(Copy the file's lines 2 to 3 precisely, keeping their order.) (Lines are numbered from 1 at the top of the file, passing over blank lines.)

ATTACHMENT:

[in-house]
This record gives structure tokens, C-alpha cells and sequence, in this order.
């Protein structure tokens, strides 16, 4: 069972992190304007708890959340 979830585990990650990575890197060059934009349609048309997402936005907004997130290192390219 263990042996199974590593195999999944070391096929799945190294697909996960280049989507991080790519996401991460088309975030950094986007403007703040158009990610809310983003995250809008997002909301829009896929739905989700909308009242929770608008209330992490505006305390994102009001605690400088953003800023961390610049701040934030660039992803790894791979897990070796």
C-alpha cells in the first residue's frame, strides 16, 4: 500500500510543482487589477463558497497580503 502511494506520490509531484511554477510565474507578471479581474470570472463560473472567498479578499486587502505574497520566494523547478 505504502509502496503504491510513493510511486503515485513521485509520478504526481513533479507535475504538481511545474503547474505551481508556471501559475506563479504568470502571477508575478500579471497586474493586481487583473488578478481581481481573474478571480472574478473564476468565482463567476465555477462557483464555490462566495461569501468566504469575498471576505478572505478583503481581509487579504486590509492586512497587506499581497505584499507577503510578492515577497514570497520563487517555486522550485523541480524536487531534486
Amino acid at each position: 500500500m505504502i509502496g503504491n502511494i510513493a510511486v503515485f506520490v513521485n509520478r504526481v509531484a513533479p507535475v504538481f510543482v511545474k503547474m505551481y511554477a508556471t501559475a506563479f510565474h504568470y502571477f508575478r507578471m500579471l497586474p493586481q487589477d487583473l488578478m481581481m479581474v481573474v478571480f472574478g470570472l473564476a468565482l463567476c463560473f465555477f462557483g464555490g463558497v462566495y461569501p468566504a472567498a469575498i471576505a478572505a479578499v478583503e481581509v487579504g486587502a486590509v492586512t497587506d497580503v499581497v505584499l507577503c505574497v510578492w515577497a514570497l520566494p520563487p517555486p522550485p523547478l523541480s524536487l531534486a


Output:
This record gives structure tokens, C-alpha cells and sequence, in this order.
């Protein structure tokens, strides 16, 4: 069972992190304007708890959340 979830585990990650990575890197060059934009349609048309997402936005907004997130290192390219 263990042996199974590593195999999944070391096929799945190294697909996960280049989507991080790519996401991460088309975030950094986007403007703040158009990610809310983003995250809008997002909301829009896929739905989700909308009242929770608008209330992490505006305390994102009001605690400088953003800023961390610049701040934030660039992803790894791979897990070796």